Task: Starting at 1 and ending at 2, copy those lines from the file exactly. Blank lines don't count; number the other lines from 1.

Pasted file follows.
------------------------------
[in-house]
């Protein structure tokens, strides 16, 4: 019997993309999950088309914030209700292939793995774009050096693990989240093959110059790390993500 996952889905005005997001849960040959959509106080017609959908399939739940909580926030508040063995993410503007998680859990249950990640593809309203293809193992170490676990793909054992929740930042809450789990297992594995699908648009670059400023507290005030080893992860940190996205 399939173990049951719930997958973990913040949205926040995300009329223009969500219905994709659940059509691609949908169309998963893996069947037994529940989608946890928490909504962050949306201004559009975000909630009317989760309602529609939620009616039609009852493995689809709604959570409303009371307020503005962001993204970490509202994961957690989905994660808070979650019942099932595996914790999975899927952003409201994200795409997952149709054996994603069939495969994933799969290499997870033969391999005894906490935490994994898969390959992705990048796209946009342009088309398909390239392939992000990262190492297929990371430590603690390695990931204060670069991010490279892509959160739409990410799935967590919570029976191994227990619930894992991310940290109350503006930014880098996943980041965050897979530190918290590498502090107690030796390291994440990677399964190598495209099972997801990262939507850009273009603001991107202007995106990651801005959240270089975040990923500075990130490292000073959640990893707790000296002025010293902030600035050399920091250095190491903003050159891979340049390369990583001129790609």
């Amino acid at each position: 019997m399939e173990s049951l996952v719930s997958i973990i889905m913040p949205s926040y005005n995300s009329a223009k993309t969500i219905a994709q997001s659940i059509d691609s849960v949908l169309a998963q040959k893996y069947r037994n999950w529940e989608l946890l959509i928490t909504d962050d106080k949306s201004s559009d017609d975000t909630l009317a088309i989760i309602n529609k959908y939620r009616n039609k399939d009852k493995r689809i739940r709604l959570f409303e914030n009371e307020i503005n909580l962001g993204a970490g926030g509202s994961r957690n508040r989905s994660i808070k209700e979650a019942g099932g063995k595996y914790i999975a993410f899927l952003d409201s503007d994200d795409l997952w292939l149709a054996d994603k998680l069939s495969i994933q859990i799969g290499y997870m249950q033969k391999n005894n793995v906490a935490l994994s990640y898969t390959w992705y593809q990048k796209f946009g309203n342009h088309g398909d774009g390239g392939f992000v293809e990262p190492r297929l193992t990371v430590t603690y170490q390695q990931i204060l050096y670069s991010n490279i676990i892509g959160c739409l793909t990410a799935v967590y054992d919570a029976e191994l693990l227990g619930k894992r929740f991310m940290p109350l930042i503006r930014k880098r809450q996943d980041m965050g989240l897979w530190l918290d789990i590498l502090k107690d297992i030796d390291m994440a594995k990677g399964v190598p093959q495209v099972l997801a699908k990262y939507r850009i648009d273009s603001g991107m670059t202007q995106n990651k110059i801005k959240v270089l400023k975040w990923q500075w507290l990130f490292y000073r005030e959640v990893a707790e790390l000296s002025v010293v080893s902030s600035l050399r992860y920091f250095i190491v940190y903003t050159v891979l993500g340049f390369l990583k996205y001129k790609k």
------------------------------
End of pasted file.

[in-house]
């Protein structure tokens, strides 16, 4: 019997993309999950088309914030209700292939793995774009050096693990989240093959110059790390993500 996952889905005005997001849960040959959509106080017609959908399939739940909580926030508040063995993410503007998680859990249950990640593809309203293809193992170490676990793909054992929740930042809450789990297992594995699908648009670059400023507290005030080893992860940190996205 399939173990049951719930997958973990913040949205926040995300009329223009969500219905994709659940059509691609949908169309998963893996069947037994529940989608946890928490909504962050949306201004559009975000909630009317989760309602529609939620009616039609009852493995689809709604959570409303009371307020503005962001993204970490509202994961957690989905994660808070979650019942099932595996914790999975899927952003409201994200795409997952149709054996994603069939495969994933799969290499997870033969391999005894906490935490994994898969390959992705990048796209946009342009088309398909390239392939992000990262190492297929990371430590603690390695990931204060670069991010490279892509959160739409990410799935967590919570029976191994227990619930894992991310940290109350503006930014880098996943980041965050897979530190918290590498502090107690030796390291994440990677399964190598495209099972997801990262939507850009273009603001991107202007995106990651801005959240270089975040990923500075990130490292000073959640990893707790000296002025010293902030600035050399920091250095190491903003050159891979340049390369990583001129790609």